Lazard’s Holcombe Green '92 and Jianan Yang '13 Come to Dickinson to Recruit for Careers in Investment Banking

Holcombe Green and Jianan Yang pose together on campus

Holcombe Green '92 (left) is the global head of private capital advisory at Lazard, and Jianan Yang '13 is a vice president in Green’s division.

Finance veterans speak with students about opportunities at the storied NYC firm

by Tony Moore

Lazard’s Holcombe Green '92 and Jianan Yang '13 recently returned to campus to speak to students interested in careers in finance, continuing Green’s continual engagement over the years with Dickinson students.

A member of Dickinson’s Board of Trustees, Green is the global head of private capital advisory at Lazard—the legendary investment house founded in 1848—while Yang is a vice president in Green’s division. Through an event facilitated by the Advising, Internships & Career Center, the pair visited to recruit members of the class of 2025 for Lazard’s summer 2024 Private Capital Advisory Analyst program in New York City.

And while they’re both on the same professional team and call Dickinson their alma mater, they look at the recruiting visit to Dickinson through slightly different lenses.

Looking for the Next Generation

“The first thing I would say is that I don’t think of recruiting Dickinson students as philanthropic—I am self-interested in this endeavor,” says Green, who returned to campus on a similar mission with Zoe Kaminski ’18 in 2021 and has now recruited two Dickinsonians into his team at Lazard. “Dickinson grads are smart, eager and energetic employees who have a good breadth of skills. So my bottom line is we have to recruit new college graduates into our business to continue to grow, and I think Dickinson graduates can compete for our positions with graduates of any of the other schools at which we recruit.”

For Yang, the inspiration—while similarly motivated by finding the best and brightest—is chiefly his desire to help current students get a leg up in his professional arena.

“When I was still on campus, there was no on-campus recruiting for investment banking roles,” he says. To make up for that, Yang spent a lot of time networking to break into Wall Street and says he benefited tremendously from conversations and referrals from Dickinson alumni in the industry. “I know how hard it is to get into investment banking from a non-core school. Now I have been in investment banking for 10 years and would love to give back and help Dickinson students as much as I can.”

Lazard now considers Dickinson a core school for recruiting talent, something for which Yang credits Green’s efforts. And he’s got some advice for students looking toward a career in the industry: “Dickinson alumni are always there to help you, but you need to be dedicated and prepare early.”

Keys to Success

While Yang was a double major in mathematics and international business & management at Dickinson, he nonetheless credits more than just the inherent skills those majors impart for his success.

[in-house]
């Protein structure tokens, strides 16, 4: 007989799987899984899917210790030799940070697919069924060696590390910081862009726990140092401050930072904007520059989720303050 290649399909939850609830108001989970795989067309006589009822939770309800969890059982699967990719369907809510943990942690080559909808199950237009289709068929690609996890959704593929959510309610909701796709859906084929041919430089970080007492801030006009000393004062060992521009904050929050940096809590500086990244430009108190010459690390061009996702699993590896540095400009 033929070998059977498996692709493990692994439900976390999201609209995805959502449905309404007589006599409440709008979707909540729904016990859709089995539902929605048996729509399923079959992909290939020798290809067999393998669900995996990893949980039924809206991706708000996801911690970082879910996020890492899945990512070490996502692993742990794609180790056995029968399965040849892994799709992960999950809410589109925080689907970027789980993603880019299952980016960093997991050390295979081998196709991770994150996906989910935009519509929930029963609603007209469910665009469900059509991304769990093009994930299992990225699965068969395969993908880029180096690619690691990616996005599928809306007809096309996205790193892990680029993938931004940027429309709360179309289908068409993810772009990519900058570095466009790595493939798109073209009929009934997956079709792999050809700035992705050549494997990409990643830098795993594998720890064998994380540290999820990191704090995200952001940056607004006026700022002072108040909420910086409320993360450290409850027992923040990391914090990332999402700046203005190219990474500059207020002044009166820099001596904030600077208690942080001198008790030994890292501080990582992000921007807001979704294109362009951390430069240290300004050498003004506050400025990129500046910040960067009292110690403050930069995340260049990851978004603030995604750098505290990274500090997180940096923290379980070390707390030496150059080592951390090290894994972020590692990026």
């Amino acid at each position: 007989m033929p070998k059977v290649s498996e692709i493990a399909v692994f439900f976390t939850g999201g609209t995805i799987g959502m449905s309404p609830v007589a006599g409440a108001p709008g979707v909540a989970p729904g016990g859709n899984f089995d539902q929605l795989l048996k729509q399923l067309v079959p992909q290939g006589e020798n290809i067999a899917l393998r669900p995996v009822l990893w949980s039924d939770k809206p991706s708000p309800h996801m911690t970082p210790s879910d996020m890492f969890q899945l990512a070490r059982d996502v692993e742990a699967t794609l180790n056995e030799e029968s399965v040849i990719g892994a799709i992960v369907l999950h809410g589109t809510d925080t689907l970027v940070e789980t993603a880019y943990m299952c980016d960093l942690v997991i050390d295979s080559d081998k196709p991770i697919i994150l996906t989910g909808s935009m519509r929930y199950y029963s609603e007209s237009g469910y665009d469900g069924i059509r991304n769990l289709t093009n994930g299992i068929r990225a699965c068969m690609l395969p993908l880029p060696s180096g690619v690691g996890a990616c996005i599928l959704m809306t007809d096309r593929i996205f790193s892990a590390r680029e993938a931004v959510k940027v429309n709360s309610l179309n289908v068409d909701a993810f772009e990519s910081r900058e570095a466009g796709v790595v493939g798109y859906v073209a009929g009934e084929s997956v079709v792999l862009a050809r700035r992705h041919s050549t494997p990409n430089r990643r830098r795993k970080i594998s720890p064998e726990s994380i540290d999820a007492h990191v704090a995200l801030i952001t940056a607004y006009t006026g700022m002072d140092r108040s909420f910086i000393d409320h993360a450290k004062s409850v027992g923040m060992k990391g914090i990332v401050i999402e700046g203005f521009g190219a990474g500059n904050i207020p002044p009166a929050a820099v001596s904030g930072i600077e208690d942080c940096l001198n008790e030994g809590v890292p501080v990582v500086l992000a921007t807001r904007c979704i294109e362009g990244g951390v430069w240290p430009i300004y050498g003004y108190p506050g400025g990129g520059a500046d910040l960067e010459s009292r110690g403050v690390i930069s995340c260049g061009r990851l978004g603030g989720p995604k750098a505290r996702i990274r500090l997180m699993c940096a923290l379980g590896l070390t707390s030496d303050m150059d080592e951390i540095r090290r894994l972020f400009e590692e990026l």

“I would say the critical thinking and the ability to learn things quickly are quite important,” he says. “I didn’t realize the invisible value of that aspect of my education before investment banking, but the more time I’m in the industry, the more I have appreciated it.”

For Green, the value of the critical-thinking skills a Dickinson education instills likely wasn’t invisible, as he was a philosophy major. But for current students interested in investment banking, a philosophy major might seem to entail a stranger path into the profession.

“One might think philosophy to be a major that would not lead you to a career on Wall Street, but I have found it to create a strong foundation on which to build,” says Green, adding that his classes were very small and incredibly interactive. “This kind of small group debate and discussion is exactly what I do every day with clients and colleagues.”

Green—who continued on to the Yale School of Management after Dickinson—also credits his major for honing his ability to write and speak persuasively and effectively, a trait shared with his broader liberal-arts education.

“I spend most of my days with highly educated colleagues and clients, and the ability to communicate on many topics—the demonstration of interest in culture, the global geopolitical landscape, a wide array of economic activities—contributes to my ability to connect with business leaders on a professional and personal level,” he says. “And so I would say the best thing for me about a Dickinson education has been its longevity.”

He suggests students take classes across the curricular landscape and get to know their professors as well as they can, saying it’s impossible to overstate the importance or putting oneself out there.

“If you are an IB&M major, take English classes and classes in the hard sciences,” he says. “If you are a physics major, study a foreign language. You will find new relationships with fabulously well-educated faculty across the campus, and those will be some of the most rewarding interactions of your college experience. Those relationships are very hard to replicate in university environments and are what make Dickinson such a special place.”


Published April 14, 2023